Basil Scott, Kt., C.J.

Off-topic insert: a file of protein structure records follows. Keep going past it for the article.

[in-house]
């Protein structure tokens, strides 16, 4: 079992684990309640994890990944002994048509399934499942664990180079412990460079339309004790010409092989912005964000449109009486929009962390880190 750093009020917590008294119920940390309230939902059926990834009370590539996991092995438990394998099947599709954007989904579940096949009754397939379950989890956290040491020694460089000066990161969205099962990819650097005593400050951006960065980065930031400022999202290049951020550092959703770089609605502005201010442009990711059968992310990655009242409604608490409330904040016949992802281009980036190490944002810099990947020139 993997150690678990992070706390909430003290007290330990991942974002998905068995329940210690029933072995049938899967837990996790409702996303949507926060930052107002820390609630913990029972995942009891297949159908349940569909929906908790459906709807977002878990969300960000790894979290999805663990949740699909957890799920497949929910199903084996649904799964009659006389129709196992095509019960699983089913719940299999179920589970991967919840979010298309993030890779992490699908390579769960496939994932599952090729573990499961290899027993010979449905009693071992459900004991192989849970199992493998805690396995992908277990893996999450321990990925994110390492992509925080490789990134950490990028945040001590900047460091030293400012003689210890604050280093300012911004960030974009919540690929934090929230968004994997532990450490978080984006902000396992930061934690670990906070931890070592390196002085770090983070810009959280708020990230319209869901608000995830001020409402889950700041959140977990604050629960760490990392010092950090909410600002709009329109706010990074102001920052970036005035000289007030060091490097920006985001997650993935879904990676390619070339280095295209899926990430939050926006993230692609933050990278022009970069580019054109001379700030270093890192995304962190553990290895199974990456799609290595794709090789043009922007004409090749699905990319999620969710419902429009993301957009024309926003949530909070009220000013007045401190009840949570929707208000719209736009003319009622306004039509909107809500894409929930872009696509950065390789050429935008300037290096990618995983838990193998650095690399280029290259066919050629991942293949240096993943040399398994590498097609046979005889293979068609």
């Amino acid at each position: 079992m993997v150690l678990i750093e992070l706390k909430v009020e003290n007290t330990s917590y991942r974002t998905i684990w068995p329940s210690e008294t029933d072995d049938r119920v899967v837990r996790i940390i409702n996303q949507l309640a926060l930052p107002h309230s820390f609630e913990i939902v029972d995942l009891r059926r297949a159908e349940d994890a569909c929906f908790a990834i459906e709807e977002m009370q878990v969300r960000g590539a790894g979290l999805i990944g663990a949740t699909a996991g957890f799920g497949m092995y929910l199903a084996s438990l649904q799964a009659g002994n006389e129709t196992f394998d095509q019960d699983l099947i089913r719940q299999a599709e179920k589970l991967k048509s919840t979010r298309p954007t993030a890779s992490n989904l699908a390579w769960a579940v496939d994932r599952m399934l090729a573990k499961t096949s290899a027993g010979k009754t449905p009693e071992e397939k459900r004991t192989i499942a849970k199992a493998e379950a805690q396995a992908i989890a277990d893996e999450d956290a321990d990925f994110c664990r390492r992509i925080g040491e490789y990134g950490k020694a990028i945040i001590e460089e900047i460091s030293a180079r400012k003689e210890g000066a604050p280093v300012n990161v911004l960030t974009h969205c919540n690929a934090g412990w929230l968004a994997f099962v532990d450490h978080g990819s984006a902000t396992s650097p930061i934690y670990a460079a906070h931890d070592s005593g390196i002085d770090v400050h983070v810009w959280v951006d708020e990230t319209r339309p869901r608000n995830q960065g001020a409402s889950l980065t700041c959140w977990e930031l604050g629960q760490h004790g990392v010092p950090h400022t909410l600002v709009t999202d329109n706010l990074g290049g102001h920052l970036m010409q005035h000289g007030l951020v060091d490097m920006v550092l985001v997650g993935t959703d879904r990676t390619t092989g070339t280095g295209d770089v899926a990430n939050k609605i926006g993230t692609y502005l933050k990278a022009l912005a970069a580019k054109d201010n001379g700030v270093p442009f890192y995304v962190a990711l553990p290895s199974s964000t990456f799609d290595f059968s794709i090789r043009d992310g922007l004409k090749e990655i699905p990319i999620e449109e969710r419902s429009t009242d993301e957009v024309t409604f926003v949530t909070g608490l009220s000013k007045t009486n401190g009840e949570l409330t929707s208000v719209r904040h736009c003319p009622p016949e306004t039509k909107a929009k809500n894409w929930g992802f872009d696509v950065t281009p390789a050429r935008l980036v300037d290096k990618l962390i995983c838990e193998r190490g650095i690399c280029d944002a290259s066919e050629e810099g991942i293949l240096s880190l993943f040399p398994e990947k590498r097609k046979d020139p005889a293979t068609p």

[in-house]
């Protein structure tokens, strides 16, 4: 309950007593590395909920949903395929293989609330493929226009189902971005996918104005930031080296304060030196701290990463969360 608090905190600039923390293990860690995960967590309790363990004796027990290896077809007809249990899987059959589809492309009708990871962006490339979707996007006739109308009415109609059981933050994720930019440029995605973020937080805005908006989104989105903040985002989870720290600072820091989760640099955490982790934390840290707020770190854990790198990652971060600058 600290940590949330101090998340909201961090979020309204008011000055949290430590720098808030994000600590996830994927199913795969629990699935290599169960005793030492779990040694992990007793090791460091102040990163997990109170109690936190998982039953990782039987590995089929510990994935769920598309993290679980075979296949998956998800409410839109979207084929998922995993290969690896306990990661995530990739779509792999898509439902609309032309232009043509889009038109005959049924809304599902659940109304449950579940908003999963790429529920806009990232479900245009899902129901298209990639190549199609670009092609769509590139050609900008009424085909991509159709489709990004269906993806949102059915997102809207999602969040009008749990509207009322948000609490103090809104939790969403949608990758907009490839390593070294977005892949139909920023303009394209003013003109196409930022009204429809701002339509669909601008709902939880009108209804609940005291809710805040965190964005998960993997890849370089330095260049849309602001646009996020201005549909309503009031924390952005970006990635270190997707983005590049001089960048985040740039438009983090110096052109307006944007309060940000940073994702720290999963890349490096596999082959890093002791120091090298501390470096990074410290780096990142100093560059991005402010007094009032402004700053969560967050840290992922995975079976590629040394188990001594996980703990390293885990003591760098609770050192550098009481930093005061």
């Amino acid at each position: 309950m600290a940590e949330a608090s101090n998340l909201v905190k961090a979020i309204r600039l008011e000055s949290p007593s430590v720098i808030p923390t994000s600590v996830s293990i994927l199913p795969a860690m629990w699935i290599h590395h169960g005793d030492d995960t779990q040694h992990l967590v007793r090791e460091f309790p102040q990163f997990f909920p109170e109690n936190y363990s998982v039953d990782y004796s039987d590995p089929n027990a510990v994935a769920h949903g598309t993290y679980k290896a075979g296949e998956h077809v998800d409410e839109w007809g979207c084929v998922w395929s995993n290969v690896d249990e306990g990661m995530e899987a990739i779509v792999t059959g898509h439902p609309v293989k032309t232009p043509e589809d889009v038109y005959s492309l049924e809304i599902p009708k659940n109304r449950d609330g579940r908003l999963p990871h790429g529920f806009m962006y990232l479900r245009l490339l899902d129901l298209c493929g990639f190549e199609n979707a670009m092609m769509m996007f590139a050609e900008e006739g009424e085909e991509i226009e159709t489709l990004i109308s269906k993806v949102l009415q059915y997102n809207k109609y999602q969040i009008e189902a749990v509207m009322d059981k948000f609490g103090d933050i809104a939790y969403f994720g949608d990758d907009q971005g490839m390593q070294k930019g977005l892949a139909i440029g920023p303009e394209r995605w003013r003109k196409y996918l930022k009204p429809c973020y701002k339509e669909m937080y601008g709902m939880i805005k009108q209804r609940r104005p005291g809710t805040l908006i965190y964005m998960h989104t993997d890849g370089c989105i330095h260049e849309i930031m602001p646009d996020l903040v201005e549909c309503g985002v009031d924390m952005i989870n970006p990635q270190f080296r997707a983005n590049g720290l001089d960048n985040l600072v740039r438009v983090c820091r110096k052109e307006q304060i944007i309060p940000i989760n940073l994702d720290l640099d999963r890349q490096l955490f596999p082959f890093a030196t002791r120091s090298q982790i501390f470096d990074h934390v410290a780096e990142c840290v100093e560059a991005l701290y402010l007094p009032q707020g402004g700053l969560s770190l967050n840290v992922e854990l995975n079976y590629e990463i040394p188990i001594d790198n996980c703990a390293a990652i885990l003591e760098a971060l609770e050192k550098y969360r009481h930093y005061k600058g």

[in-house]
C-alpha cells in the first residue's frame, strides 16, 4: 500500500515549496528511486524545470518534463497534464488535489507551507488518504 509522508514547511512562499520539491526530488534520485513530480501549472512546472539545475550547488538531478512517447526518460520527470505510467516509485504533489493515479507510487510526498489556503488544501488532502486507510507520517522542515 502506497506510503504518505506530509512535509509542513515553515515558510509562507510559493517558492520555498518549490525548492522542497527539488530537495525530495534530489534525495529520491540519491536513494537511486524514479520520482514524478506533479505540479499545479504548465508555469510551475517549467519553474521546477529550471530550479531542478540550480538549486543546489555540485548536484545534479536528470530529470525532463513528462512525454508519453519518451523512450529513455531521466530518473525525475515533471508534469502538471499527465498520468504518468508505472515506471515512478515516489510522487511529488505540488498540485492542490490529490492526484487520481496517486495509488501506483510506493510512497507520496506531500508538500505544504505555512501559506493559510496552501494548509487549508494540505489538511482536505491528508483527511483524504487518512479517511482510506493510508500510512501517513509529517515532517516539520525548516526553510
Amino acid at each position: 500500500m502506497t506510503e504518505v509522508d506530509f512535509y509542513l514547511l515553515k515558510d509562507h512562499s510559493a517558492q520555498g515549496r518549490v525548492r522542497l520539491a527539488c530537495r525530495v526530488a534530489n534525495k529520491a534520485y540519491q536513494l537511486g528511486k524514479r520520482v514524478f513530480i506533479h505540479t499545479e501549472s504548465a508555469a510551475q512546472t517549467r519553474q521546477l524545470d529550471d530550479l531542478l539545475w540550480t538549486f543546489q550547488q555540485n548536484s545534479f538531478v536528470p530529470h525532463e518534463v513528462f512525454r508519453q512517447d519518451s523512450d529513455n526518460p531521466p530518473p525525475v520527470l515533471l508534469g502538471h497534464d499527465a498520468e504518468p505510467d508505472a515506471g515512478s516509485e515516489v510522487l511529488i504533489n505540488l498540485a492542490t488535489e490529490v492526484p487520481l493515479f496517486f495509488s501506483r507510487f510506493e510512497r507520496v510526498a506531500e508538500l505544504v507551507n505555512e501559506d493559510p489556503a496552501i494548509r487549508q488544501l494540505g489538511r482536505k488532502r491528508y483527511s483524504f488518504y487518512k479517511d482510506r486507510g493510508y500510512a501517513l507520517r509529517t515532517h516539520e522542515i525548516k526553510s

1. This is an appeal against an order of the District Judge of Belgaum dismissing an application for execution of a decree which had been passed by the Joint Subordinate Judge at Belgaum in Suit No. 246 of 1906. The decree was against defendant No. 1 personally and against the joint estate of defendants 1 and 2. It has not been made clear to us why the application for execution was not made to, or entertained by, the Court which passed the decree. But we will assume that the application was rightly made to the District Court. The learned District Judge dismissed the application on the ground that the decree was a nullity and incapable of execution. There are cases which were decided under the Code of 1882 in which the opinion was expressed that it is open for an executing Court to consider whether the decree sent to it for execution was passed by a Court having jurisdiction to pass it. The dictum to that effect in the Bombay Reports is to be found in Haji Musa Haji Ahmed v. Purmanand Nursey I.L.R. (1890) 15 Bom. 216 and it was accepted in Imdad Ali v. Jagan Lal I.L.R. (1895) 17 All. 478. The ratio of the dictum in Haji Musa v. Purmanand was that the Code recognizes in Section 225 the right of the executing Court to enquire nto the jurisdiction of the Court which passed the decree. That section, however, has been altered in the Code of 1908, for the words ' or of the jurisdiction of the Court which passed it,' have been omitted in Order xxi, Rule 7, and we think that the inference is clear that the (executing Court has no power under the present Code to question the jurisdiction of the Court which passed the decree under execution. We are, therefore, of opinion that the learned District Judge acted ultra vires in deciding that the decree which he was called upon to execute was a nullity. We further disagree with him in the reasons which he assigned for holding that the decree was a nullity. The facts upon which he based his conclusion were, that on the 13th May 1907, a few days before the. decree, a notification was issued under Section 13 of the Court of Wards Act I of 1905, to the effect that the Court of Wards would assume superintendence of the estate of the defendants with effect from the 15th May 1905. The joint Subordinate Judge was informed of the Scott C.J. Notification, and was asked by the defendants to make the Court of Wards a party. He, however, declined to do so, saying that the section had no retrospective effect. Presumably by 'the section' he meant Section 32 of the Court of Wards Act of 1905. We agree with the learned Subordinate Judge in thinking that that section was not intended to apply to pending suits. In terms it refers to suits ' brought by, or against,' a Government Ward. The suit before the Joint Subordinate Judge was not such a suit. Section 32 must be rea with Section 31, which provides that before such a suit is brought notice shall be delivered to, or left at the office of, the Court of Wards. This is impossible in the case of a suit pending at the time of the assumption of superintendence of the estate by the Court of Wards. Moreover, the phraseology of Section 32 relating to suits makes no such distinction as that of Section 17 which relates to execution of decrees, and provides that no proceeding in execution of any decree against the Government Ward or his property shall be instituted or continued until the decree-holder files a certificate from the Court of Wards that the decree-claim has been duly submitted. That apparently is the only provision which the Legislature has thought necessary to make for the protection of the estate of a Government Ward where a decree has been passed in a suit instituted before the assumption of superintendence by the Court of Wards. For the above reasons, we set aside the order of the District Judge dismissing the Darkhast with costs. The respondents must pay the costs, if any, of the hearing in the lower Court and the costs of this appeal.